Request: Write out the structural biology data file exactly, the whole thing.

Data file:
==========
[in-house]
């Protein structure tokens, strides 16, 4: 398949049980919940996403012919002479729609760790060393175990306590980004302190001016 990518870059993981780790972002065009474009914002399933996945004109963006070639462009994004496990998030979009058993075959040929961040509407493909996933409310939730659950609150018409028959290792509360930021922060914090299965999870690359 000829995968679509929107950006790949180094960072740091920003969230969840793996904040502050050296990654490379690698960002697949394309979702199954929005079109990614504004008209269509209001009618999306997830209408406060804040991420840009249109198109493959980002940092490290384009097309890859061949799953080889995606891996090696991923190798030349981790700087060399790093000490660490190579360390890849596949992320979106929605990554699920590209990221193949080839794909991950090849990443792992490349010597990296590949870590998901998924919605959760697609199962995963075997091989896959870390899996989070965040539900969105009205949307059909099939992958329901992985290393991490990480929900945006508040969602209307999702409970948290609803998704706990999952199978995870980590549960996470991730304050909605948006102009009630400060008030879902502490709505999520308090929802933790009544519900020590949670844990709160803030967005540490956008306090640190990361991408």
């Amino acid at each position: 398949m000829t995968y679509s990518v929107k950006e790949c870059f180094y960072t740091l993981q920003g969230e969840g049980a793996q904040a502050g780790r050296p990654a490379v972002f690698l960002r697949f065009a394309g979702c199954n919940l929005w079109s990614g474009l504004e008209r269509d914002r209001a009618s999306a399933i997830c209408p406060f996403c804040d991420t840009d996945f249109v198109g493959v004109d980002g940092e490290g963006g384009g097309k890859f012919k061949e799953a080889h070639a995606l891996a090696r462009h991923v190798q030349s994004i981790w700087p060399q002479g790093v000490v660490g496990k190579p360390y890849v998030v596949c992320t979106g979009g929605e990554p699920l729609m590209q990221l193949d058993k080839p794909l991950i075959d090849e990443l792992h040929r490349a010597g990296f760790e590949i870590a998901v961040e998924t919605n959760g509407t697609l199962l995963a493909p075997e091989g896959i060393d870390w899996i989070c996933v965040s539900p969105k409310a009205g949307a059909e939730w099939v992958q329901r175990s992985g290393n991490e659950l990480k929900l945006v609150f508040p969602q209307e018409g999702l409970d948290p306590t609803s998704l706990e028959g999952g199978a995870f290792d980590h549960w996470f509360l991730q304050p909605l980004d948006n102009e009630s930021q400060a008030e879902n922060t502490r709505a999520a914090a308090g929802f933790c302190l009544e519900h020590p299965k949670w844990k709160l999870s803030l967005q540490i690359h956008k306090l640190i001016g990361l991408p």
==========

[in-house]
């Protein structure tokens, strides 16, 4: 398949049980919940996403012919002479729609760790060393175990306590980004302190001016 990518870059993981780790972002065009474009914002399933996945004109963006070639462009994004496990998030979009058993075959040929961040509407493909996933409310939730659950609150018409028959290792509360930021922060914090299965999870690359 000829995968679509929107950006790949180094960072740091920003969230969840793996904040502050050296990654490379690698960002697949394309979702199954929005079109990614504004008209269509209001009618999306997830209408406060804040991420840009249109198109493959980002940092490290384009097309890859061949799953080889995606891996090696991923190798030349981790700087060399790093000490660490190579360390890849596949992320979106929605990554699920590209990221193949080839794909991950090849990443792992490349010597990296590949870590998901998924919605959760697609199962995963075997091989896959870390899996989070965040539900969105009205949307059909099939992958329901992985290393991490990480929900945006508040969602209307999702409970948290609803998704706990999952199978995870980590549960996470991730304050909605948006102009009630400060008030879902502490709505999520308090929802933790009544519900020590949670844990709160803030967005540490956008306090640190990361991408």
């Amino acid at each position: 398949m000829t995968y679509s990518v929107k950006e790949c870059f180094y960072t740091l993981q920003g969230e969840g049980a793996q904040a502050g780790r050296p990654a490379v972002f690698l960002r697949f065009a394309g979702c199954n919940l929005w079109s990614g474009l504004e008209r269509d914002r209001a009618s999306a399933i997830c209408p406060f996403c804040d991420t840009d996945f249109v198109g493959v004109d980002g940092e490290g963006g384009g097309k890859f012919k061949e799953a080889h070639a995606l891996a090696r462009h991923v190798q030349s994004i981790w700087p060399q002479g790093v000490v660490g496990k190579p360390y890849v998030v596949c992320t979106g979009g929605e990554p699920l729609m590209q990221l193949d058993k080839p794909l991950i075959d090849e990443l792992h040929r490349a010597g990296f760790e590949i870590a998901v961040e998924t919605n959760g509407t697609l199962l995963a493909p075997e091989g896959i060393d870390w899996i989070c996933v965040s539900p969105k409310a009205g949307a059909e939730w099939v992958q329901r175990s992985g290393n991490e659950l990480k929900l945006v609150f508040p969602q209307e018409g999702l409970d948290p306590t609803s998704l706990e028959g999952g199978a995870f290792d980590h549960w996470f509360l991730q304050p909605l980004d948006n102009e009630s930021q400060a008030e879902n922060t502490r709505a999520a914090a308090g929802f933790c302190l009544e519900h020590p299965k949670w844990k709160l999870s803030l967005q540490i690359h956008k306090l640190i001016g990361l991408p």